Using gpg to add digital signature to a linux executable
gnupg at eckner.net
Wed Oct 27 06:20:11 CEST 2021
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On Tue, 26 Oct 2021, Robert J. Hansen via Gnupg-users wrote:
>> all is well and good. At least, on Windows. But what about linux?
> As a general rule, Windows signs executables more than it signs packages;
> Linux signs packages more than it signs executables. The best practice seems
> to be to use GnuPG to attach a digital signature to an RPM or DEB (or Snap or
> Flatpak or what-have-you), rather than to sign the executables directly.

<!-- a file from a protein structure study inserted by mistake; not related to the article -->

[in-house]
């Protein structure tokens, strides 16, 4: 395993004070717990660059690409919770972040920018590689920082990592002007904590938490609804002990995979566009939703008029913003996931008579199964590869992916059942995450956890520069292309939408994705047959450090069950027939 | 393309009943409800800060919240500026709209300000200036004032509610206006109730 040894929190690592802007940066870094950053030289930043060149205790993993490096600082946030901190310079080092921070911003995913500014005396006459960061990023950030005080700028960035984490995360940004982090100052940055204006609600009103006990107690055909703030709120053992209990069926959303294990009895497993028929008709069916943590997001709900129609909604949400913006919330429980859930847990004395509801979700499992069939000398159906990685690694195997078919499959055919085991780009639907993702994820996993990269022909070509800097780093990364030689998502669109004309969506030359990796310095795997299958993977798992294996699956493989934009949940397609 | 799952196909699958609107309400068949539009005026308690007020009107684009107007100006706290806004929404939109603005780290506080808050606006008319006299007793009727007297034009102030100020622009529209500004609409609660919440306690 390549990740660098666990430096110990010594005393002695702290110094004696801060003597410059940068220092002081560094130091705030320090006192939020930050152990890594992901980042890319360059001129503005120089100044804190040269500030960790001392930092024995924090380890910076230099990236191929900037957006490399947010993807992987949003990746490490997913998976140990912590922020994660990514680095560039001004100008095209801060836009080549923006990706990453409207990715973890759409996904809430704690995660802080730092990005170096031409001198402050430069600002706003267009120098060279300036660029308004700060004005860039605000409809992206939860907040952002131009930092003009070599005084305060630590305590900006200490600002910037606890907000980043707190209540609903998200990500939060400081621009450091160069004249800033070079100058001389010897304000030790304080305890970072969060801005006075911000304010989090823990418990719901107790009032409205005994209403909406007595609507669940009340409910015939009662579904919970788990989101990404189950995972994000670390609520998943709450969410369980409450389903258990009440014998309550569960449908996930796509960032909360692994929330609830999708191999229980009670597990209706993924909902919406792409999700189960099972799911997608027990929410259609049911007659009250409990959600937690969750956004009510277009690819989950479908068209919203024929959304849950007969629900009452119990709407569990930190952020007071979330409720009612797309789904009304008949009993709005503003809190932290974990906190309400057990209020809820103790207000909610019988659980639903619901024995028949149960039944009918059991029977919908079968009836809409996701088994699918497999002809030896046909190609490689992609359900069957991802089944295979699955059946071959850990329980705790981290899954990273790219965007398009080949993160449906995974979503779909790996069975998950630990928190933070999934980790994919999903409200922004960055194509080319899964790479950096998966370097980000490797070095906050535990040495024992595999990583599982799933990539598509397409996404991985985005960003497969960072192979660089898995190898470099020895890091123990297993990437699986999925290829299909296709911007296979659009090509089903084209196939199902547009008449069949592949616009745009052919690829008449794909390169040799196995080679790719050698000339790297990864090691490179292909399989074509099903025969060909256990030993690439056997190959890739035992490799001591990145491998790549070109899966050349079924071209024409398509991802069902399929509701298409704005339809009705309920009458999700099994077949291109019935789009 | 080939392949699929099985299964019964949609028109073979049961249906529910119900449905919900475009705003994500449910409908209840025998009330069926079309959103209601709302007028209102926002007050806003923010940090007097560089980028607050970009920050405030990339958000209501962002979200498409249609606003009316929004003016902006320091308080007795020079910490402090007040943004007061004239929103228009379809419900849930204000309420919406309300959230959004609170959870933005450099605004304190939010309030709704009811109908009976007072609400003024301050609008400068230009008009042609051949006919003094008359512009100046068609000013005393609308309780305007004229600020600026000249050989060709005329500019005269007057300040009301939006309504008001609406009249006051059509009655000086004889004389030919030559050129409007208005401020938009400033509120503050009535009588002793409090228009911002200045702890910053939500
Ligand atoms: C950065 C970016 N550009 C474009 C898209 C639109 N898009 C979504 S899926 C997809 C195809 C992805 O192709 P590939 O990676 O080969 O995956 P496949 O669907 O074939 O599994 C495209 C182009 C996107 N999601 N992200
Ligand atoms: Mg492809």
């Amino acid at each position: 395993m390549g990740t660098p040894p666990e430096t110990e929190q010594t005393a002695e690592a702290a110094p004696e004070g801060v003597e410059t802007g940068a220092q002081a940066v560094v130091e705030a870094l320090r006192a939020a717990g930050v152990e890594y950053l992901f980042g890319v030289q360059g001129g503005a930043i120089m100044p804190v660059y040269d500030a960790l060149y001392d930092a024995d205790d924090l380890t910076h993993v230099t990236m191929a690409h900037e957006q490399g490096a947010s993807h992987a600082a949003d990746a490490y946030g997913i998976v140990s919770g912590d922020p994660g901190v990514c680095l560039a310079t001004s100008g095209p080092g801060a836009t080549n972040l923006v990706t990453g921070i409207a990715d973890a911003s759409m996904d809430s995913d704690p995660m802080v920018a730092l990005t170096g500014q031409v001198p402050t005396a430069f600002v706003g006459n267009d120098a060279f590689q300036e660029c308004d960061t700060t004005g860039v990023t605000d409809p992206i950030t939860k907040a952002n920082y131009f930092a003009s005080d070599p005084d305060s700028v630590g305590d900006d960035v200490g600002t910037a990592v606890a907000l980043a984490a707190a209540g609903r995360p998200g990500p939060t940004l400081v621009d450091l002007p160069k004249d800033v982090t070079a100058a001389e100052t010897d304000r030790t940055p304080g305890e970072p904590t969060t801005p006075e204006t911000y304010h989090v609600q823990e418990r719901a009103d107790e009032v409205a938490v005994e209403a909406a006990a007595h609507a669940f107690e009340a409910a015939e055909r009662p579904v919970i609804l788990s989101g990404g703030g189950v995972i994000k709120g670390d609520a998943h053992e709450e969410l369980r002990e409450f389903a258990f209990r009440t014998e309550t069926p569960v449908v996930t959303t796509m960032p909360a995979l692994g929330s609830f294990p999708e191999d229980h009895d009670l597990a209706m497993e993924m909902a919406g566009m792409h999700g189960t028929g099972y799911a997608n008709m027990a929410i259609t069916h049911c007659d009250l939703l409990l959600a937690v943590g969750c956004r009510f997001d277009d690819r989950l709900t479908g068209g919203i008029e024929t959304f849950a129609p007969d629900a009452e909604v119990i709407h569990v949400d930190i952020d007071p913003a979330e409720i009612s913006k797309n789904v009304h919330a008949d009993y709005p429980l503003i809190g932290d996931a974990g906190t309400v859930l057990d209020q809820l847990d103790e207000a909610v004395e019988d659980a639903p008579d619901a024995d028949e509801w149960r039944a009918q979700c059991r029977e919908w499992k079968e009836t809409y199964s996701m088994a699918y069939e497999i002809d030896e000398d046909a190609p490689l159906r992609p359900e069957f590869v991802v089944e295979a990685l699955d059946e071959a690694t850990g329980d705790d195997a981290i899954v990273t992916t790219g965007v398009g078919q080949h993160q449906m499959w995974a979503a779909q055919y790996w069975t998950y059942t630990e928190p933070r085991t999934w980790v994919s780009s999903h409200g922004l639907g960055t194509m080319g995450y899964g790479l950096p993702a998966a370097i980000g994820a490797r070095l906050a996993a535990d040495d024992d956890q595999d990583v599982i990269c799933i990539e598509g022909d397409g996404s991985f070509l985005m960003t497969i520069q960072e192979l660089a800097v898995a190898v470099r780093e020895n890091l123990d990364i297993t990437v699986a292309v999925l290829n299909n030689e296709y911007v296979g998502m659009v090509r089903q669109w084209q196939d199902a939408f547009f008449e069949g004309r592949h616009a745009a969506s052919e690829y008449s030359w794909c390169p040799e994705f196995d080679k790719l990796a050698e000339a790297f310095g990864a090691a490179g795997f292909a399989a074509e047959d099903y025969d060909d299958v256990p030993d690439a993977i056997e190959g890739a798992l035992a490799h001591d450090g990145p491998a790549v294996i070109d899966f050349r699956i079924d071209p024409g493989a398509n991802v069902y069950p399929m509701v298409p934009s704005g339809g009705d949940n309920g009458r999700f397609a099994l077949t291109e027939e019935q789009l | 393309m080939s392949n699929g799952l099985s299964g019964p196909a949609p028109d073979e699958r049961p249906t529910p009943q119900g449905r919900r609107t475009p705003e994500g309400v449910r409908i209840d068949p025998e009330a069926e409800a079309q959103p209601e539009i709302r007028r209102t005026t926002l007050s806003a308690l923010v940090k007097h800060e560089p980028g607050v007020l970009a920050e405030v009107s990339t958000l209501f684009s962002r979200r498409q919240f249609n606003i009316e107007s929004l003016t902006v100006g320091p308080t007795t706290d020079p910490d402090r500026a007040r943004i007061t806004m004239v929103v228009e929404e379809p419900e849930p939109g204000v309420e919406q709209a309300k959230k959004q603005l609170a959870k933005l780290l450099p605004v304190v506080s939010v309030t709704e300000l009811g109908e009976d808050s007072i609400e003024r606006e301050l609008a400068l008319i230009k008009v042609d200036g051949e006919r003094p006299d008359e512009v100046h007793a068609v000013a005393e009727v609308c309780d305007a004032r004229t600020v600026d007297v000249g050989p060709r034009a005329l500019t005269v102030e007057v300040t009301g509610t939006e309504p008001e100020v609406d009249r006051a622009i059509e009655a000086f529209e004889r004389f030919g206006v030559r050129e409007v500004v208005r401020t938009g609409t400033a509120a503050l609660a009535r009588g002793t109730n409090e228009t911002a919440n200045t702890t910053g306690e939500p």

>> doing it. So, much as I detest Windows, this seems to be one area in which
>> Windows is slightly ahead.
> "Ahead" might be putting it a little strongly. The two operating systems are
> different and have different approaches to supply chain security. :)
The possibility to sign individual executables and libraries sounds very
interesting to me as a (more or less pure) linux user: If I want to make
sure, the files are in order, currently, I need to find the package, that
contained the file, check its signature and compare with the filesystem
state. However, if there was (also) a signature on the file, I could more
easily check single files - and I could even easily identify files, which
were not installed by the package manager.
tl;dr: If you have some results regarding signing binaries in-situ, share
them with the public!
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